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The pediatric dentist has an extra two to three years of specialized training after dental school, and is dedicated to the oral health of children from infancy through the teenage years.

The very young, pre-teens, and teenagers all need different approaches in dealing with their behavior, guiding their dental growth and development, and helping them avoid future dental problems.

The pediatric dentist is best qualified to meet these needs.

It is very important to maintain the health of the primary teeth.

Neglected cavities can and frequently do lead to problems which affect developing permanent teeth.

Primary teeth, or baby teeth are important for (1) proper chewing and eating, (2) providing space for the permanent teeth and guiding them into the correct position, and (3) permitting normal development of the jaw bones and muscles.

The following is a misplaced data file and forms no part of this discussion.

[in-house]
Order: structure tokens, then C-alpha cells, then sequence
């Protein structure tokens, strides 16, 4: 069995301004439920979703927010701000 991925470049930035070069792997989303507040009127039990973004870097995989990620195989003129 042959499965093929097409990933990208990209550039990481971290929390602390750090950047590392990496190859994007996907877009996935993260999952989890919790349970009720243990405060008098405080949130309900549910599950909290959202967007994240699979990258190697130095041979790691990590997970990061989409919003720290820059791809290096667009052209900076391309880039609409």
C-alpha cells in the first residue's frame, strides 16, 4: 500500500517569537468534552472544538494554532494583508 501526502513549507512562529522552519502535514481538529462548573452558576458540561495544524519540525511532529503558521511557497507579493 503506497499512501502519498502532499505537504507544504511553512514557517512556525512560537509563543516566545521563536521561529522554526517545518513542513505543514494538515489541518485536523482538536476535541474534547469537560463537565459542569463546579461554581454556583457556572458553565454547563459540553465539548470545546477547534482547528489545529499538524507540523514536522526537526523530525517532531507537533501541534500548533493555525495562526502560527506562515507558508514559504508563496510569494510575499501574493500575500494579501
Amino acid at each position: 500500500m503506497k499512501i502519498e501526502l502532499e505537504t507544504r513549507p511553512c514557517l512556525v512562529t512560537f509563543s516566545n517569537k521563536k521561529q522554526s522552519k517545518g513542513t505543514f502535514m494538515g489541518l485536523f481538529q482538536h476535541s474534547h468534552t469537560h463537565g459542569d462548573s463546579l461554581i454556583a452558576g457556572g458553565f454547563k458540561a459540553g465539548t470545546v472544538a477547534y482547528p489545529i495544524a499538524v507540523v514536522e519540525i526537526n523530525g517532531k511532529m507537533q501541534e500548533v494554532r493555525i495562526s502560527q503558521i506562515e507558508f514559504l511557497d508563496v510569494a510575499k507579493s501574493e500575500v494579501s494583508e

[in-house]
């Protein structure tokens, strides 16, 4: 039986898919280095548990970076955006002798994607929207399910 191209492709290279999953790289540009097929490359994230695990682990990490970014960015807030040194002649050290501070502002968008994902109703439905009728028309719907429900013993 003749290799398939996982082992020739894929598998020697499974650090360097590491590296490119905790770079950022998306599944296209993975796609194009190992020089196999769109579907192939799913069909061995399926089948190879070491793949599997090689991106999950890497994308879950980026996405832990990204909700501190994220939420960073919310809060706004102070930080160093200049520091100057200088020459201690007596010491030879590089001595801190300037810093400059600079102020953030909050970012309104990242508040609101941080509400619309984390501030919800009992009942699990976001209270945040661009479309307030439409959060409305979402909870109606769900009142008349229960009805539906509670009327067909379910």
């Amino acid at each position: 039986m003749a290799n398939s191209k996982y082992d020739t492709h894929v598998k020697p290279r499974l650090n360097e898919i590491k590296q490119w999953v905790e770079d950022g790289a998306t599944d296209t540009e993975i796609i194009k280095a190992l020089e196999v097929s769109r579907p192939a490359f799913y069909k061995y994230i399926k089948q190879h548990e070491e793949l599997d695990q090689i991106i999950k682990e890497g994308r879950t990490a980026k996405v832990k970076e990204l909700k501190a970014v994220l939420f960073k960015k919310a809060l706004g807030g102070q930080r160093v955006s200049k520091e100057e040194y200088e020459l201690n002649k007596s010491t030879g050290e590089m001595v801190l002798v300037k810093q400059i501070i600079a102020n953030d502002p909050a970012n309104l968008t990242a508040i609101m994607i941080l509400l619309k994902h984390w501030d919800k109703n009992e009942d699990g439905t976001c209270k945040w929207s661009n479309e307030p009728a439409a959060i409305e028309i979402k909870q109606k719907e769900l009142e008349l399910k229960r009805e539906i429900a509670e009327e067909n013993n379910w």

Primary teeth also affect the development of speech and add to an attractive appearance.

While the front 4 teeth last until 6-7 years of age, the back teeth (cuspids and molars) aren’t replaced until age 10-13. As early as 4 months, the first primary (or baby) teeth to erupt through the gums are the lower central incisors, followed closely by the upper central incisors.

Although all 20 primary teeth usually appear by age 3, the pace and order of their eruption varies.

Permanent teeth begin appearing around age 6, starting with the first molars and lower central incisors. Adults have 28 permanent teeth, or up to 32 including the third molars (or wisdom teeth). Rinse the mouth thoroughly with warm water or use dental floss to dislodge any food that may be impacted.

If the pain still exists, contact your child's dentist.

Do not place aspirin or heat on the gum or on the aching tooth.